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Let's say I want to encrypt information in a database. What would be the best encryption algorithm to use and why. I was thinking AES, since it's widely used as a government standard, but if the database is broken into, I am unsure how long it would take to brute-force your way to the original information.

What would be the best way to store such data. I can't use hashing - the requirement is that it is encrypted.

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3 Answers 3

Brute-forcing is the most stupid of attacks. It is the equivalent of a monkey repeatedly hitting a coconut with a stone until it breaks (the coconut, not the stone). If you replace the coconut with a steel safe, the monkey will be defeated. "Ultimately", the monkey could bash through the steel, if only he could hit it for (much) longer than his lifetime. But he can't: he'll be dead much before having substantially dented the steel.

What you should worry about is not brute force. A brute forcing attacker tries all possible keys until he gets lucky. It suffice to have sufficiently many possible keys to make such an attack infeasible; "many possible keys" translate to "keys sufficiently long": for symmetric encryption, a key is just a sequence of bits of a given size, and any sequence of exactly that many bits is a valid key; therefore, a 128-bit key is more than large enough to achieve appropriate resistance against brute-forcing (with a fair margin). If you use AES, then the minimum key size is 128 bits (the algorithm cannot do less anyway), so no worry there.

The issues are rather on how you use the encryption algorithm. This is a matter of subtlety and it is very easy to botch it, leaving the door open for attackers who are smarter than the average monkey. At a minimum, you should define clearly what you are trying to defend against, who will need to encrypt data, who will need to decrypt the data, and how the keys will be managed (generation, storage, access, destruction).

Of course, if you just need encryption for regulatory purposes, then just sprinkle some AES over it. It wouldn't be the first time that encryption is applied without such a thing making actual sense. Your best bet, in that case, would be Transparent Data Encryption as implemented in Oracle and SQL Server. TDE has good performance (you will not notice it) and does not alter the table format, so applications can use it transparently (hence the name). TDE protects against confidentiality breaches from attackers obtaining a read access to the relevant part of the hard disk (e.g. attackers who steal an old backup tape). That's something.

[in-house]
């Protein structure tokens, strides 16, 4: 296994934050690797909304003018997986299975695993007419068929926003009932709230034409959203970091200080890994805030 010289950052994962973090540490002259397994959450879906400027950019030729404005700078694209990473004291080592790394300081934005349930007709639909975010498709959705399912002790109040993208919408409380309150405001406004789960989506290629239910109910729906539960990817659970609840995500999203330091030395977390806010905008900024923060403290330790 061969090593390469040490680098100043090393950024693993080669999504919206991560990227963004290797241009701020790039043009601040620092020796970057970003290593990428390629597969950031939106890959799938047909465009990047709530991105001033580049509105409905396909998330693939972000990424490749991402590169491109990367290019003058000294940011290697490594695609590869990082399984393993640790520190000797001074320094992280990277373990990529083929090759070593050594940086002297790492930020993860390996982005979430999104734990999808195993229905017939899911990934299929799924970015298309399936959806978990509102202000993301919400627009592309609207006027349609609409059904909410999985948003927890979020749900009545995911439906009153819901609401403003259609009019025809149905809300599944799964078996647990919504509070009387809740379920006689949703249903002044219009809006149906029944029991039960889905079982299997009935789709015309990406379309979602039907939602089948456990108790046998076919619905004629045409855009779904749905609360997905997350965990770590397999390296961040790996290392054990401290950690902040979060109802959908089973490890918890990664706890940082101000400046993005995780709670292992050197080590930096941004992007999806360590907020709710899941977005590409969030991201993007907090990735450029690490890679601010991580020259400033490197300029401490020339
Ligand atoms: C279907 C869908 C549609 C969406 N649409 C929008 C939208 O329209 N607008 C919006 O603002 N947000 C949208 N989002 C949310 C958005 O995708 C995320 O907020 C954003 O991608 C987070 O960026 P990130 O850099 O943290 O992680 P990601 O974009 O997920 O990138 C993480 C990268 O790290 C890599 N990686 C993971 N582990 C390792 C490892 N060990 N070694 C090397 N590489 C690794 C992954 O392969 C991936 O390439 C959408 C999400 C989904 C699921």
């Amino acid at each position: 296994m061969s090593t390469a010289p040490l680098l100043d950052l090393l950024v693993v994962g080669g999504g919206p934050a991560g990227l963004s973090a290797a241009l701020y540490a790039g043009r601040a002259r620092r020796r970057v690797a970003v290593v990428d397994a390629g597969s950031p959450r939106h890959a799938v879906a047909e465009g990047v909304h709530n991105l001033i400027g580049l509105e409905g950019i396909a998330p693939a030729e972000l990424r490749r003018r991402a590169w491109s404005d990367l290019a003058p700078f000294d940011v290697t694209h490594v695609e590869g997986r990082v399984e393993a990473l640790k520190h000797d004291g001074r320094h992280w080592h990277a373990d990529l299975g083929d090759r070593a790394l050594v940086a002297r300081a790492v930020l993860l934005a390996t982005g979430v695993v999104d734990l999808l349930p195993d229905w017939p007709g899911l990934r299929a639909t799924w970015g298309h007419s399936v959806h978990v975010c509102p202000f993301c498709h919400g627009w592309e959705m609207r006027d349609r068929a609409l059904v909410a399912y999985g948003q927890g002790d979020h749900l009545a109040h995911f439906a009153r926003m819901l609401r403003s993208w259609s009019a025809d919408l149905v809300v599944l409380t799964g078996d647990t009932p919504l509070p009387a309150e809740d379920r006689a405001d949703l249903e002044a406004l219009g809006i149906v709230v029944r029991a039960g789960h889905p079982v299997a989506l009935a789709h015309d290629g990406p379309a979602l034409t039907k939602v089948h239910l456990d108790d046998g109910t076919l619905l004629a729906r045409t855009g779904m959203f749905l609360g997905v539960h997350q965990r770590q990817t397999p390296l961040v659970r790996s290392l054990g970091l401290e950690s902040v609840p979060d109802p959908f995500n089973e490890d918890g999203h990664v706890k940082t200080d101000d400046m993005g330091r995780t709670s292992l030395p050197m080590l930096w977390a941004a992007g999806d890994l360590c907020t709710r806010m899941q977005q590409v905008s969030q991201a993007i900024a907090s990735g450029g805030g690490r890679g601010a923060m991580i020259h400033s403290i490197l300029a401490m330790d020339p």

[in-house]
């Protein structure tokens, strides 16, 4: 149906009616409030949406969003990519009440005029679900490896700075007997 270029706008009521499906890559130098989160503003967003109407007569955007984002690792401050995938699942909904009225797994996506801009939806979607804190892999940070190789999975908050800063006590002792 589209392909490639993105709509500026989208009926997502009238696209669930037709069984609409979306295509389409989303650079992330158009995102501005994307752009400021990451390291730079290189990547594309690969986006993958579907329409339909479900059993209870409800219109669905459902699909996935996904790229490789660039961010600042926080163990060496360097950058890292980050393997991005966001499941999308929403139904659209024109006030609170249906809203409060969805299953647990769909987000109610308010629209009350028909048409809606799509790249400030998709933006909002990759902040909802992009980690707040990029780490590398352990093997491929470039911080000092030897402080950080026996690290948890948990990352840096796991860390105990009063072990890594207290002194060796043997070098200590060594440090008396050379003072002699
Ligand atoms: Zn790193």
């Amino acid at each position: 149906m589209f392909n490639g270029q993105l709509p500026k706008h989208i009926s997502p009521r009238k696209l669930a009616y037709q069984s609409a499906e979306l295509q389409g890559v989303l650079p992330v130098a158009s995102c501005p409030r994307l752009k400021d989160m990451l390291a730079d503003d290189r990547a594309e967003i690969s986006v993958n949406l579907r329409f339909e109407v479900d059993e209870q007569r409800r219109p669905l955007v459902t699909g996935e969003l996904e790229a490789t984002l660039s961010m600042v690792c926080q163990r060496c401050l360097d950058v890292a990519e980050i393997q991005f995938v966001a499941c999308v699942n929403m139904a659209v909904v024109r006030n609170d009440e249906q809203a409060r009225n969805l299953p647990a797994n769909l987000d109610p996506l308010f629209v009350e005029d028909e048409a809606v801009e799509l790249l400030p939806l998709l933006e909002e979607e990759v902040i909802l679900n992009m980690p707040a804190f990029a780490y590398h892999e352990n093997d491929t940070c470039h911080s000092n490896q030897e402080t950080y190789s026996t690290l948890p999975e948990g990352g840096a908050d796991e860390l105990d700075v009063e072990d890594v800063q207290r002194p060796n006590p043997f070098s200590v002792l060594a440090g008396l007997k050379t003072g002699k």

TDE, or any amount of encryption, will not magically dispel all vulnerabilities, of course. Cryptography is a science, not wizardry.

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+1. Encryption is not magic pixie dust. It is not a solution to protecting your data, but instead a small component which introduces a whole host of other issues that must be considered and addressed. –  Stephen Touset Oct 4 '12 at 4:29

The time it takes varies widely. But you can increase the time it takes to encrypt as well as decrypt by choosing to do multiple rounds of encryption with the same key and encryption algorithm, you could even choose multiple rounds with different algorithms.

An example of the latter is Truecrypt, it allows you to do multiple different algorithms algorithms stacked together.

AES information from

All known attacks are computationally infeasible. For AES-128, the key can be recovered with a computational complexity of 2126.1 using bicliques. For biclique attacks on AES-192 and AES-256, the computational complexities of 2189.7 and 2254.4 respectively apply. Related-key attacks can break AES-192 and AES-256 with complexities 2176 and 299.5, respectively.

DES information from

DES is now considered insecure because a brute force attack is possible (see EFF DES cracker). As of 2008, the best analytical attack is linear cryptanalysis, which requires 243 known plaintexts and has a time complexity of 239–43 (Junod, 2001).

Blowfish information at

Blowfish information from

Four rounds of Blowfish are susceptible to a second-order differential attack (Rijmen, 1997);[1] for a class of weak keys, 14 rounds of Blowfish can be distinguished from a pseudorandom permutation (Vaudenay, 1996).

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Taking AES-128 as an example, you have a 128 bit key. The "stupid" brute force attack would require you to check every possible 128-bit key until you get back plain text that makes sense. There are 2^128 possible keys and hence the complexity of brute force on AES-n, where n represents the key size is O(2^n).

Now obviously there are ways to constrain the problem giving a reduced search space as cited in the previous answers but that wasn't the question :P

To give you an idea of the time I just ran an O(n^2) problem on my macbook pro 2012 and it took 1 min to solve with n=30. This implies:

n=31 -> 2mins

n=32 -> 4mins


n=64 -> 33 millenia!

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